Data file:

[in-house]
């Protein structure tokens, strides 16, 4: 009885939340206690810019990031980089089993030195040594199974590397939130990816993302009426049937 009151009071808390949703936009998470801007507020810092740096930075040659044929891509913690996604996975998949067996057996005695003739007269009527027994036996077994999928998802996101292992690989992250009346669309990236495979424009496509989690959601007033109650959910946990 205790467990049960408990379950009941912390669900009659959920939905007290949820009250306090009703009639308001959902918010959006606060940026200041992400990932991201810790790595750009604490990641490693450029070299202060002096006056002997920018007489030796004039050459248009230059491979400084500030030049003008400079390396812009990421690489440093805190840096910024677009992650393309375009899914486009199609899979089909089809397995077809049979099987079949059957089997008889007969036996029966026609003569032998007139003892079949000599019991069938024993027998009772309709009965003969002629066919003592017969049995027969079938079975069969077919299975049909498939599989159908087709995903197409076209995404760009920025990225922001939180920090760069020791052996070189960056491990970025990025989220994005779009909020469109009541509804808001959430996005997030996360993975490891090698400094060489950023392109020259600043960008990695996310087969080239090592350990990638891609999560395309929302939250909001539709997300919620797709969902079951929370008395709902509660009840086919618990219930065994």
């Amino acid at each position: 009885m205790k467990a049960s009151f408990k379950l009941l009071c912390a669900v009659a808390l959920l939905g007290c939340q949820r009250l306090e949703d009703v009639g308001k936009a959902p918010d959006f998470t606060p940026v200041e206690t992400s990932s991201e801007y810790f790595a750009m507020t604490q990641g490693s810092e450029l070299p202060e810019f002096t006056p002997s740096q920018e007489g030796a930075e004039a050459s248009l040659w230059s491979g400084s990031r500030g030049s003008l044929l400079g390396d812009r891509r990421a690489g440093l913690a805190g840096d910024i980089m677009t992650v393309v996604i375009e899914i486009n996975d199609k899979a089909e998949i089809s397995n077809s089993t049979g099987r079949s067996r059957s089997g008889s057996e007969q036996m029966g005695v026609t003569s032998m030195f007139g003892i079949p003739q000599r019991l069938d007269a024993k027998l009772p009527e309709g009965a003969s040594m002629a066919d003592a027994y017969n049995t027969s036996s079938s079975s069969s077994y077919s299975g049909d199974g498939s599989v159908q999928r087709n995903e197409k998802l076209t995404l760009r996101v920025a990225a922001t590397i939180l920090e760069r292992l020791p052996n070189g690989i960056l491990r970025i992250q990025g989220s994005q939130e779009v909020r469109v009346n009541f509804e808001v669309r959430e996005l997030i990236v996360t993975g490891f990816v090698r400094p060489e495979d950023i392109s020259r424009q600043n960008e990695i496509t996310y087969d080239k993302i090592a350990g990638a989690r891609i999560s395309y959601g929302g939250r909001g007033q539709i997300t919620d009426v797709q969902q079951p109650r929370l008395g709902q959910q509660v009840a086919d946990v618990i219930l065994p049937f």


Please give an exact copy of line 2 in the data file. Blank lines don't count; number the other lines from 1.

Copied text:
């Protein structure tokens, strides 16, 4: 009885939340206690810019990031980089089993030195040594199974590397939130990816993302009426049937 009151009071808390949703936009998470801007507020810092740096930075040659044929891509913690996604996975998949067996057996005695003739007269009527027994036996077994999928998802996101292992690989992250009346669309990236495979424009496509989690959601007033109650959910946990 205790467990049960408990379950009941912390669900009659959920939905007290949820009250306090009703009639308001959902918010959006606060940026200041992400990932991201810790790595750009604490990641490693450029070299202060002096006056002997920018007489030796004039050459248009230059491979400084500030030049003008400079390396812009990421690489440093805190840096910024677009992650393309375009899914486009199609899979089909089809397995077809049979099987079949059957089997008889007969036996029966026609003569032998007139003892079949000599019991069938024993027998009772309709009965003969002629066919003592017969049995027969079938079975069969077919299975049909498939599989159908087709995903197409076209995404760009920025990225922001939180920090760069020791052996070189960056491990970025990025989220994005779009909020469109009541509804808001959430996005997030996360993975490891090698400094060489950023392109020259600043960008990695996310087969080239090592350990990638891609999560395309929302939250909001539709997300919620797709969902079951929370008395709902509660009840086919618990219930065994």